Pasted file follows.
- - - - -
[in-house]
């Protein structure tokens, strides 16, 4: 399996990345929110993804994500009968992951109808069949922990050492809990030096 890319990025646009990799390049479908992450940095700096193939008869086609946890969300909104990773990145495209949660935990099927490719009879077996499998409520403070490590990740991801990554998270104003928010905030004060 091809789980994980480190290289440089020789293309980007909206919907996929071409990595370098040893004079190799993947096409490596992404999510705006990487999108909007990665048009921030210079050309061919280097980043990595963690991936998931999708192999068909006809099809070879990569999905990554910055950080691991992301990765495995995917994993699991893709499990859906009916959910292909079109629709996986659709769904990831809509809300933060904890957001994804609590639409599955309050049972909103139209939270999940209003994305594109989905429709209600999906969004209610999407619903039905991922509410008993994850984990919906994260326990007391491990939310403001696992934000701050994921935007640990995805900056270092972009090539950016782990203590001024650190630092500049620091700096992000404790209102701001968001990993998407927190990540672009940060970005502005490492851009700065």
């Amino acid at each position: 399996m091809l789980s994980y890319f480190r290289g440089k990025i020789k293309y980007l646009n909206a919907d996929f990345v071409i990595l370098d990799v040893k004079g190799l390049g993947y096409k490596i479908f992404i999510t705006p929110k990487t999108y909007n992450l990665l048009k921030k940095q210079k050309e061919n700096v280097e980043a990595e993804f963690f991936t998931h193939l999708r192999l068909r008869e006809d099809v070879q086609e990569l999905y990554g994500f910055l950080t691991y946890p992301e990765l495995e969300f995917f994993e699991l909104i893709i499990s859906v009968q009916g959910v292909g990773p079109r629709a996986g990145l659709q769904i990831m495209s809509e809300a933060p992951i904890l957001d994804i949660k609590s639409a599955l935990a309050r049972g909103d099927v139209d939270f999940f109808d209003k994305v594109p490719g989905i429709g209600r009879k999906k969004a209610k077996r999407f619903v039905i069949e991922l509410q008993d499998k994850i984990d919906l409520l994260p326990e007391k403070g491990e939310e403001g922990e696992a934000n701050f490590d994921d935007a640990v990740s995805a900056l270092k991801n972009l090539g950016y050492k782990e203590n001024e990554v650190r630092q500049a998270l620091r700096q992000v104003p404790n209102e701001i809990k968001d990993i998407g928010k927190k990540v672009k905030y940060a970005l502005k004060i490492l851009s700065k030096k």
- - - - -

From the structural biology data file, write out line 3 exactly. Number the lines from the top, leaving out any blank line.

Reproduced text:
């Amino acid at each position: 399996m091809l789980s994980y890319f480190r290289g440089k990025i020789k293309y980007l646009n909206a919907d996929f990345v071409i990595l370098d990799v040893k004079g190799l390049g993947y096409k490596i479908f992404i999510t705006p929110k990487t999108y909007n992450l990665l048009k921030k940095q210079k050309e061919n700096v280097e980043a990595e993804f963690f991936t998931h193939l999708r192999l068909r008869e006809d099809v070879q086609e990569l999905y990554g994500f910055l950080t691991y946890p992301e990765l495995e969300f995917f994993e699991l909104i893709i499990s859906v009968q009916g959910v292909g990773p079109r629709a996986g990145l659709q769904i990831m495209s809509e809300a933060p992951i904890l957001d994804i949660k609590s639409a599955l935990a309050r049972g909103d099927v139209d939270f999940f109808d209003k994305v594109p490719g989905i429709g209600r009879k999906k969004a209610k077996r999407f619903v039905i069949e991922l509410q008993d499998k994850i984990d919906l409520l994260p326990e007391k403070g491990e939310e403001g922990e696992a934000n701050f490590d994921d935007a640990v990740s995805a900056l270092k991801n972009l090539g950016y050492k782990e203590n001024e990554v650190r630092q500049a998270l620091r700096q992000v104003p404790n209102e701001i809990k968001d990993i998407g928010k927190k990540v672009k905030y940060a970005l502005k004060i490492l851009s700065k030096k």